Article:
When My Child Came Out As Transgender, I Worried. Now I'm Witnessing Her Joy.

"My daughter called home from college crying and I immediately assumed something must be wrong, but she was calling to tell us how happy she is."
golibo via Getty Images

Our youngest daughter Ru, short for Ruth, called home from college crying. She rarely calls home since she started her freshman year, so my antennae immediately went up. I’ve had plenty of experience getting bad news over the phone, so it’s no wonder I go from zero to 60 in seconds and assume something must be wrong when I get an unexpected call from one of my three children.

But this call was different. Ru was calling to tell us how happy she is.

My daughter has found her community at her school, and while college certainly isn’t easy ― essay writing in particular is bumming her out ― she feels she is being challenged in all the best ways. She thanked us for always supporting her, and when we hung up, I cried with relief.

Last summer, mourning doves built a nest in the gutter under the awning over the back deck. For weeks, the hen and cock took turns sitting on their eggs. We all got much joy watching the fledglings hatch and feed. My husband, Ru, and I sat outside in the cool of the day under the flight path of the Burbank airport and watched the goings-on of this little family. Those babies were greedy little bastards ― always hungry.

They grew quickly over the course of a week and walked around on the roof like they were inspecting the place. Two mornings prior, they left the nest, which to the three of us seemed far too soon. We went into a frenzy of Googling for information on mourning doves and their fledglings. The irony was not lost on me. Ru, the youngest of our three children, was in the midst of transitioning from male to female while preparing to leave for college.

Dove fledglings fun fact: Eggs hatch after a 15-20 day incubation period. Within 11 days, they are strong enough to leave the nest and when they do, it will take them another three to four days to fly. They must find ground cover to survive.

Two mourning doves photographed at the author's home.
Two mourning doves photographed at the author's home.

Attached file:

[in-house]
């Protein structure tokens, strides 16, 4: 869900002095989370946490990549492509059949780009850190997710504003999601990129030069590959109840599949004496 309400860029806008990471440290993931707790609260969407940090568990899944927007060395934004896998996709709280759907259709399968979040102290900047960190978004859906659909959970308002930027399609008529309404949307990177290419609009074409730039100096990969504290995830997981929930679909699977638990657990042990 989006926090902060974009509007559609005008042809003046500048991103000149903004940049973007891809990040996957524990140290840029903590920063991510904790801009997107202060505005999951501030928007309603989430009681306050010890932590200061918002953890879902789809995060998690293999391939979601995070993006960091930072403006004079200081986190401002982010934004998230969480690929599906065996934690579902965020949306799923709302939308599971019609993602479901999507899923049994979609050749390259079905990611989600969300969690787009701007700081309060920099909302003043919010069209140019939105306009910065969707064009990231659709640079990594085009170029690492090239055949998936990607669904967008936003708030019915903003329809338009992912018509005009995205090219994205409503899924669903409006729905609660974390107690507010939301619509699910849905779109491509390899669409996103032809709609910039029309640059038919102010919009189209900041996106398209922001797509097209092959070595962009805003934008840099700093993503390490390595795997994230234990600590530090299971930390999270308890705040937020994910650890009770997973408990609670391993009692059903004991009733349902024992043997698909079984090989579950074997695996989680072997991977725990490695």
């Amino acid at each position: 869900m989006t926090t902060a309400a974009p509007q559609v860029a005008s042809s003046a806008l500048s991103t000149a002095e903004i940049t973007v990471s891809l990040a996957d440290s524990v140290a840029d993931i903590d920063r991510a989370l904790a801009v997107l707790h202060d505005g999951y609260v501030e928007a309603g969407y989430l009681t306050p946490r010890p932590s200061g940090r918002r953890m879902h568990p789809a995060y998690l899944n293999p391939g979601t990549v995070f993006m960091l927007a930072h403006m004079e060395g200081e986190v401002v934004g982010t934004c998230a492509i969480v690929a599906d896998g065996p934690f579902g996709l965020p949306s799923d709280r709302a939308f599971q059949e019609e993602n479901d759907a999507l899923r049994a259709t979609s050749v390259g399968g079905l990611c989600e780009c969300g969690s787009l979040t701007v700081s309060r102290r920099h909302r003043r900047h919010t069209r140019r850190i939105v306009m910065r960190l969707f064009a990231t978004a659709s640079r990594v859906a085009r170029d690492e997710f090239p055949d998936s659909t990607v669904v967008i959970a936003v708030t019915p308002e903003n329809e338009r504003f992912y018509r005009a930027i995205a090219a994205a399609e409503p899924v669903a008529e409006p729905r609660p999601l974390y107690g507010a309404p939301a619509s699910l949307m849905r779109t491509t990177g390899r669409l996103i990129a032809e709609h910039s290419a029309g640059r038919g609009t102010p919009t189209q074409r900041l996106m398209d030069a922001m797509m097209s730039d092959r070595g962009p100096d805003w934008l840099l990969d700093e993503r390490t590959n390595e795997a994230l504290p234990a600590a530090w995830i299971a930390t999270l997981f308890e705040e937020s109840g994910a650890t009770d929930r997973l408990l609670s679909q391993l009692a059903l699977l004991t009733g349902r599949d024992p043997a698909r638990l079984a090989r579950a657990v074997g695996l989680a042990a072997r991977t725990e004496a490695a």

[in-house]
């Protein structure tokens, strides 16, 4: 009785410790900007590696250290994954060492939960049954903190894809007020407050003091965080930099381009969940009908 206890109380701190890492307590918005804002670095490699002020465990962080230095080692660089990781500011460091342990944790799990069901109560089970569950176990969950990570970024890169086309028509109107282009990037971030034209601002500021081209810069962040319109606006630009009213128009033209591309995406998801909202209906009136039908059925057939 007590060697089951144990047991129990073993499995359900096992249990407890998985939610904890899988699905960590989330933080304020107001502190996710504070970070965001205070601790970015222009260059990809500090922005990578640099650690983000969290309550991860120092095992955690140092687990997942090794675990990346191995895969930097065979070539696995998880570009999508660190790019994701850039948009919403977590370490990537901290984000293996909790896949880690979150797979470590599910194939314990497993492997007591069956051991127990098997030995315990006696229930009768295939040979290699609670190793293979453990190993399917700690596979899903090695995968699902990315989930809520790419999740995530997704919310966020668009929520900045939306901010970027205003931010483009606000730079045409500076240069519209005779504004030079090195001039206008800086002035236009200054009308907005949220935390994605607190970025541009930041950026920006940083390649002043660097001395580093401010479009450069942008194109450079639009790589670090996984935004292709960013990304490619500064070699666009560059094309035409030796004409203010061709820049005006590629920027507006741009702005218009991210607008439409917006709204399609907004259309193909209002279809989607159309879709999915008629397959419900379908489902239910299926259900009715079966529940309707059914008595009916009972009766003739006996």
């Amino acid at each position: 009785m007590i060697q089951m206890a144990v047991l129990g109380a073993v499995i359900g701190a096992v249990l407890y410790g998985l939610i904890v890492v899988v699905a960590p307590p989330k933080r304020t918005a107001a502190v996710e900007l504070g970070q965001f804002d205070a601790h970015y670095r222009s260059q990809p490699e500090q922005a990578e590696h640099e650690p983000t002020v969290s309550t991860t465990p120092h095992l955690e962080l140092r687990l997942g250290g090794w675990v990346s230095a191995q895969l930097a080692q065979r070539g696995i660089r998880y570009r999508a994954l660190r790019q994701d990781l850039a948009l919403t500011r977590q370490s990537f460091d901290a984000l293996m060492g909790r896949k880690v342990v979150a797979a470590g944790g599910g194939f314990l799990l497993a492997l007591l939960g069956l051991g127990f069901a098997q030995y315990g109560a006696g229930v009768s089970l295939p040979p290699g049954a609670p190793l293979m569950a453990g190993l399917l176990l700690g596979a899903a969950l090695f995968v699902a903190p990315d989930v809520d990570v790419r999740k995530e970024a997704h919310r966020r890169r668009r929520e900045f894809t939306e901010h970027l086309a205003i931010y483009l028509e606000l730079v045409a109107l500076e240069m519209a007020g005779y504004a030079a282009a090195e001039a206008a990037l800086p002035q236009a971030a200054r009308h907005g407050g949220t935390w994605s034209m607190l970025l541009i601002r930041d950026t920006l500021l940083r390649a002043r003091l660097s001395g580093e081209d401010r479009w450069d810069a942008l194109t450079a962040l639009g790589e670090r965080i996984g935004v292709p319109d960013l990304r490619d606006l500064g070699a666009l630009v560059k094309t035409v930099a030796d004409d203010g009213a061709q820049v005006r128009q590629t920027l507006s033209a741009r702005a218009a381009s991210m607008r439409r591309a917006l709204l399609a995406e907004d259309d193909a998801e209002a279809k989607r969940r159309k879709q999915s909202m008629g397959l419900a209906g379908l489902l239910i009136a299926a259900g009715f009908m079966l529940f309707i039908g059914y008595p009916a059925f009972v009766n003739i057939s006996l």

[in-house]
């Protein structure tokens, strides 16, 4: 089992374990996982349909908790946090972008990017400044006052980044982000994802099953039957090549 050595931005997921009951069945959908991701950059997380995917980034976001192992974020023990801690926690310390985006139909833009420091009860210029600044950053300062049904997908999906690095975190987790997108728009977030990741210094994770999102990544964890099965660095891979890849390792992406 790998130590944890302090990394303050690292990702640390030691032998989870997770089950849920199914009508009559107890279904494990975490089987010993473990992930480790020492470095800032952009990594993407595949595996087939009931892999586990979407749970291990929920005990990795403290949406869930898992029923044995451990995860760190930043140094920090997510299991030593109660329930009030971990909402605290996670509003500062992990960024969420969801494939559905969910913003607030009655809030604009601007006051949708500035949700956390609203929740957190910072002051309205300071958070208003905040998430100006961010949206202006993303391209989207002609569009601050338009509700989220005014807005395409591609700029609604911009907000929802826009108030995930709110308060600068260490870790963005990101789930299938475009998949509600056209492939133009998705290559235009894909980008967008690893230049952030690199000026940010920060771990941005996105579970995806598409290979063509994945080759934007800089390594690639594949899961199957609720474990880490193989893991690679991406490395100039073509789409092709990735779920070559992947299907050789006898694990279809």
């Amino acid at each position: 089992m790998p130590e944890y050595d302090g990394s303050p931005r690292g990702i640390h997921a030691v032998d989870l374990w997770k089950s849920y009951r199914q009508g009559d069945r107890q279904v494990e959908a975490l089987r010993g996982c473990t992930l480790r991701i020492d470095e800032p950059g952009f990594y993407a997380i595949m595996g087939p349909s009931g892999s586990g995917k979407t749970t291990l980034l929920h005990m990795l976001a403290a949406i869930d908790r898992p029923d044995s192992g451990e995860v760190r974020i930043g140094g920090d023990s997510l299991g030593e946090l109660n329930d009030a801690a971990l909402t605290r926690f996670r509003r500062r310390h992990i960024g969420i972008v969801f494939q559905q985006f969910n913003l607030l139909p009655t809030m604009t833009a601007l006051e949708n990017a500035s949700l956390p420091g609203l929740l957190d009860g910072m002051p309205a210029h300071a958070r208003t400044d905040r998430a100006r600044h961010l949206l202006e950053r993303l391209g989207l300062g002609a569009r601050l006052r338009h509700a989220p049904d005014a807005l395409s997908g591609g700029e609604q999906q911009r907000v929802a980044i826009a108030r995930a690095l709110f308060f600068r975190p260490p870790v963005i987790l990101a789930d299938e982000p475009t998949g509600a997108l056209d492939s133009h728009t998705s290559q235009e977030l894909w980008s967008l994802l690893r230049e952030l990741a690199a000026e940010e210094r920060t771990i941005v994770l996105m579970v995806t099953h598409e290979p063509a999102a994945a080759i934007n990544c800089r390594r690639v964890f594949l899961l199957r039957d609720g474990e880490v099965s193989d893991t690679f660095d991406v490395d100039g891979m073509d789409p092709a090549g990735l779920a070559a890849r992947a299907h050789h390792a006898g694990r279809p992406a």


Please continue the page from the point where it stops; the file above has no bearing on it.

Courtesy of Deb Spera

Ru struggled all summer. She grew out her beard in preparation for electrolysis, hoping to be free of facial hair before beginning school. Both the treatment and being continually referred to as “he,” “him” and “dude” while sporting the beard was painful. She didn’t come out of her room except in the mornings and evenings, and only then to observe the doves.

We watched as the hen and cock fended off prey, chasing away other birds and predators who ventured near our house. The fledglings congregated under the giant tomato plant in my garden while Ru and I sat together in the early mornings. Ru read from her Google search.

Hen and cock: Mourning doves mainly eat seeds, but the young are fed crop milk. Both males and females produce this milk.

We were mesmerized by Ma and Pa dove bobbing their heads to regurgitate crop milk. The fledglings, in feisty sibling rivalry, stabbed greedy little beaks down their parent’s throats fighting for their fair share.

“Who knew gender fluidity existed in the bird kingdom?” I said.

“Google,” Ru replied.

When Ru came out to us, we insisted she store her sperm before starting hormones. “Who knows,” we said, “someday you might want to start a family.”

She insisted she wouldn’t, but at the tender age of 16, how can anyone know for certain what one will or won’t want in time? At her age I swore all the same things.

When she was 17, a friend remarked what a good mother she would be and Ru basked in the compliment. She exhibits all the qualities of a good parent, caring and concern but with healthy boundaries, and she knows the limits of her abilities when distressed friends come to her with problems ― kind of like a parent. We do what we can to help them grow.

Our job goes from changing diapers and kissing boo-boos, to standing on the sidelines, cheering, “You can do it, sister!”

Ru confided in my husband how hard it was to be neither perfectly male nor perfectly female. She felt she was failing at both. What if she wasn’t happy in college? What if she didn’t find her people? Her father told her that perhaps she was being too hard on herself ― that she is perfectly transgender and that is enough.